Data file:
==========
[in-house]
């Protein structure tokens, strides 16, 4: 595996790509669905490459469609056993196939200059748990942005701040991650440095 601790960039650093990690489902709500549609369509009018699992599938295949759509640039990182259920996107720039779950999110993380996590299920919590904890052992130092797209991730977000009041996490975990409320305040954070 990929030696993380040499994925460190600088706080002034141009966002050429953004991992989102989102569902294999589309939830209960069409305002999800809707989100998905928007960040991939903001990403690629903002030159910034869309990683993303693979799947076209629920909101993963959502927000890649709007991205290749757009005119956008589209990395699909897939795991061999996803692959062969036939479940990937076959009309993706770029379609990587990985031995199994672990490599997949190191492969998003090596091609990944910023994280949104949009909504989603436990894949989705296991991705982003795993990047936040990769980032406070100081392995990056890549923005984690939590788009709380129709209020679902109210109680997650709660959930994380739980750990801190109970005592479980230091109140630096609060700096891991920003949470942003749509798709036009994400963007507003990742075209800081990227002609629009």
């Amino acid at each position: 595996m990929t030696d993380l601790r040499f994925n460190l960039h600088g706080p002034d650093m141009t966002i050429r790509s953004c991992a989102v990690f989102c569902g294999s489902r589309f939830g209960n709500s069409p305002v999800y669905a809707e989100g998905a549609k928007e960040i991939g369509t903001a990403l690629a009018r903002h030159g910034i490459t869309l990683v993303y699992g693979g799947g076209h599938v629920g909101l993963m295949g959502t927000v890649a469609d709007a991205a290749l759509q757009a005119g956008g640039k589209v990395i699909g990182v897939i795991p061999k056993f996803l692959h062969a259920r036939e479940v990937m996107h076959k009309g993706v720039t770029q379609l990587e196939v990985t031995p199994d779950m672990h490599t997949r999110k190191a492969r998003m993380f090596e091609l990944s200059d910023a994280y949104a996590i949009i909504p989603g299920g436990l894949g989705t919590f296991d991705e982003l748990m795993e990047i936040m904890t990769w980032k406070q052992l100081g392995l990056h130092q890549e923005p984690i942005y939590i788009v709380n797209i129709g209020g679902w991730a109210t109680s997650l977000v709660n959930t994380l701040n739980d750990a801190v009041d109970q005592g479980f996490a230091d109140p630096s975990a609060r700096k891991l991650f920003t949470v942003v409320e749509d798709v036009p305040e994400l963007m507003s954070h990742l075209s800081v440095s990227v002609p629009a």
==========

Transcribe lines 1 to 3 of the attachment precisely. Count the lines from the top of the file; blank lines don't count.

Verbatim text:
[in-house]
């Protein structure tokens, strides 16, 4: 595996790509669905490459469609056993196939200059748990942005701040991650440095 601790960039650093990690489902709500549609369509009018699992599938295949759509640039990182259920996107720039779950999110993380996590299920919590904890052992130092797209991730977000009041996490975990409320305040954070 990929030696993380040499994925460190600088706080002034141009966002050429953004991992989102989102569902294999589309939830209960069409305002999800809707989100998905928007960040991939903001990403690629903002030159910034869309990683993303693979799947076209629920909101993963959502927000890649709007991205290749757009005119956008589209990395699909897939795991061999996803692959062969036939479940990937076959009309993706770029379609990587990985031995199994672990490599997949190191492969998003090596091609990944910023994280949104949009909504989603436990894949989705296991991705982003795993990047936040990769980032406070100081392995990056890549923005984690939590788009709380129709209020679902109210109680997650709660959930994380739980750990801190109970005592479980230091109140630096609060700096891991920003949470942003749509798709036009994400963007507003990742075209800081990227002609629009």
């Amino acid at each position: 595996m990929t030696d993380l601790r040499f994925n460190l960039h600088g706080p002034d650093m141009t966002i050429r790509s953004c991992a989102v990690f989102c569902g294999s489902r589309f939830g209960n709500s069409p305002v999800y669905a809707e989100g998905a549609k928007e960040i991939g369509t903001a990403l690629a009018r903002h030159g910034i490459t869309l990683v993303y699992g693979g799947g076209h599938v629920g909101l993963m295949g959502t927000v890649a469609d709007a991205a290749l759509q757009a005119g956008g640039k589209v990395i699909g990182v897939i795991p061999k056993f996803l692959h062969a259920r036939e479940v990937m996107h076959k009309g993706v720039t770029q379609l990587e196939v990985t031995p199994d779950m672990h490599t997949r999110k190191a492969r998003m993380f090596e091609l990944s200059d910023a994280y949104a996590i949009i909504p989603g299920g436990l894949g989705t919590f296991d991705e982003l748990m795993e990047i936040m904890t990769w980032k406070q052992l100081g392995l990056h130092q890549e923005p984690i942005y939590i788009v709380n797209i129709g209020g679902w991730a109210t109680s997650l977000v709660n959930t994380l701040n739980d750990a801190v009041d109970q005592g479980f996490a230091d109140p630096s975990a609060r700096k891991l991650f920003t949470v942003v409320e749509d798709v036009p305040e994400l963007m507003s954070h990742l075209s800081v440095s990227v002609p629009a």